“When you come from civil society, you cannot immediately claim to be a ‘politician’ because there is a learning process to be done. But for people, it starts as soon as the candidacy is announced. As the deputy LREM of Lot Huguette Tiegna illustrates, the novices of the majority experienced a real upheaval when they acceded, in 2017, to the status of man or woman politician. A change of identity that takes place above all in the eyes of others. “The very first time I spoke at the start of my campaign, at the end of a town hall meeting, instantly someone in the audience said, ‘You politicians …’” remembers Caroline Abadie, Member of Parliament for Isère. “We immediately go to the other side of the barrier, especially in the professional environment”, testifies Bruno Studer, deputy of Bas-Rhin, professor of history and geography before his election. “Some people think you have the power to change everything on your own, and therefore blame you for not doing it. “
“As soon as one becomes an elected official, especially national, one is targeted by mistrust of politics”, confirms sociologist Étienne Ollion, author of a recent work on novice deputies (1). “The novices of LREM experienced a very clear example of this at the time of the yellow vests crisis. They were criticized by the latter for being “above ground”, disconnected from the reality of the country. This is exactly what these novice deputies criticized their predecessors. For some, it was even the reason for their engagement. This development, in the notoriety brought by the election, requires the newly elected officials to make substantial changes in their daily habits. “They are sought out in the street, they are scrutinized, and this leads to changes in their habits: clothing, hairstyle …”, illustrates Étienne Ollion. “I no longer honk while driving,” confirms Caroline Abadie with a smile.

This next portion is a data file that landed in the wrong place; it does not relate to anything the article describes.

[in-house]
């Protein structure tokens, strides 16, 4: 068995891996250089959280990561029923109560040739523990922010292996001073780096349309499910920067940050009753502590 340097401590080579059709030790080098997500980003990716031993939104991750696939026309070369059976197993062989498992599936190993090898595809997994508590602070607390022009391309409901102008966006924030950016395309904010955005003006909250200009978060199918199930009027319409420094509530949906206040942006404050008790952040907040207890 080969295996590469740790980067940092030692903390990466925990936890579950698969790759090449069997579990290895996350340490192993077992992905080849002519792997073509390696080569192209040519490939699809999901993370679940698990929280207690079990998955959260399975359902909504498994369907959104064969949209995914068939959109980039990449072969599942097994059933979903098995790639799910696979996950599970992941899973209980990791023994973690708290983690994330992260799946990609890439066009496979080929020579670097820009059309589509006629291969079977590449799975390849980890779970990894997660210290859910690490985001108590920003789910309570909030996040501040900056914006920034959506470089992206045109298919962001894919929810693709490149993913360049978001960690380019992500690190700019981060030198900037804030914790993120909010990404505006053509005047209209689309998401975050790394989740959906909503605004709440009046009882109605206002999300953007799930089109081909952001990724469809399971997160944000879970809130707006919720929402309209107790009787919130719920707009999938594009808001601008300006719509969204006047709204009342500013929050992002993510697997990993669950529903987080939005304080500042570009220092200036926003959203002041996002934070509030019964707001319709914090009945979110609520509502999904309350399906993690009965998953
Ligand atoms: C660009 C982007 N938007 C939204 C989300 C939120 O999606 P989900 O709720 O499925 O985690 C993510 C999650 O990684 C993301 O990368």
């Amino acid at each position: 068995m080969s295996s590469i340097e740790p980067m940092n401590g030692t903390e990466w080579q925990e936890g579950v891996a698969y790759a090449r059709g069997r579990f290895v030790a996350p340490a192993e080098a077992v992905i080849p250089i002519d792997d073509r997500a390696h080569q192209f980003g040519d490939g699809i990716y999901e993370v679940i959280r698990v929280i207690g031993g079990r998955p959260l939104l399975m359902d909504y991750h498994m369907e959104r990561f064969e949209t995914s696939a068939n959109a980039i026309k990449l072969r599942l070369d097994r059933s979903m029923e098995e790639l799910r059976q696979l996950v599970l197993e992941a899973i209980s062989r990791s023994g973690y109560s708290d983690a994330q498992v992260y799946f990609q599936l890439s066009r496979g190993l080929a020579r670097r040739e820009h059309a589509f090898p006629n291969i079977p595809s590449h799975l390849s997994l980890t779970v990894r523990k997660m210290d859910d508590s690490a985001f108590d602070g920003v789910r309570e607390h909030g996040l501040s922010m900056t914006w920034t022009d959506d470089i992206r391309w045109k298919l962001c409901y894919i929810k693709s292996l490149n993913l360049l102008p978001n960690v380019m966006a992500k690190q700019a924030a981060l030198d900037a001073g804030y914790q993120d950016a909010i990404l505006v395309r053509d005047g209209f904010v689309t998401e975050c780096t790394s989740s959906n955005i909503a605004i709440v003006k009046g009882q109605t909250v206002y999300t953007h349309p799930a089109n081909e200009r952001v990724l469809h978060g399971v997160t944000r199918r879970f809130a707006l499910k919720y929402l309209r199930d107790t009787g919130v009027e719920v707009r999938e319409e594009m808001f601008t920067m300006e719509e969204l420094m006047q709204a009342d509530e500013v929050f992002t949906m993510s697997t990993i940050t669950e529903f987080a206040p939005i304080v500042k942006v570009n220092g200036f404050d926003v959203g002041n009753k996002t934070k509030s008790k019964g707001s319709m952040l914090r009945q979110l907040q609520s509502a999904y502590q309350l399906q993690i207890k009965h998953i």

This awareness of being under the constant watch of the public very quickly becomes “second nature”, testifies the deputy. “When I realized that I had my chances of having the legislative nomination, I spent two days removing the photos of my children from my Facebook account. In a way, I had to hide part of who I am from the world. His colleague Bruno Studer recounts a similar experience, when he refused, shortly after his election, for a television crew to come to his house and film his children.
If it first appears, and all of a sudden, outside, this change of identity is also taking place more gradually among these newly elected officials. Over the course of the mandate, they felt more and more imbued with their function. “Among the novices, those who want to represent themselves have changed,” affirms Étienne Ollion. They now experience themselves as elected representatives of the nation. Some even challenge their own position from 2017. They say: “We made a mistake with the backing, we need competent people.” And those who, on the contrary, continue to claim to be “civil society” live it less well. “On the subjects where we have competences, the responsibilities are nevertheless entrusted to those which are more political. They make us understand: “You have skills, but here, that’s not what counts.” It’s a bit frustrating, ”says Huguette Tiegna.
The extremely time-consuming nature of the parliamentary mandate – up to a hundred hours of work per week, according to Étienne Ollion – also plays a role in this identification of the elected representative with his mandate. However, everyone knows that this identity will disappear one day – especially in this “new world” which rejects the idea of a political career. “I saw people who were nothing anymore because they no longer had a mandate. I don’t want that to happen to me, anticipates Bruno Studer. To do this, you have to make time for something else. On weekends, when I go fishing, I am no longer a politician. It doesn’t totally define me. “
“I am not just a politician, also considers Caroline Abadie. It is very limiting. I am also an entrepreneur, a mother, a sportswoman… But it is nevertheless this name which made me discover in the eyes of the others. It’s only one side, but it devours us. “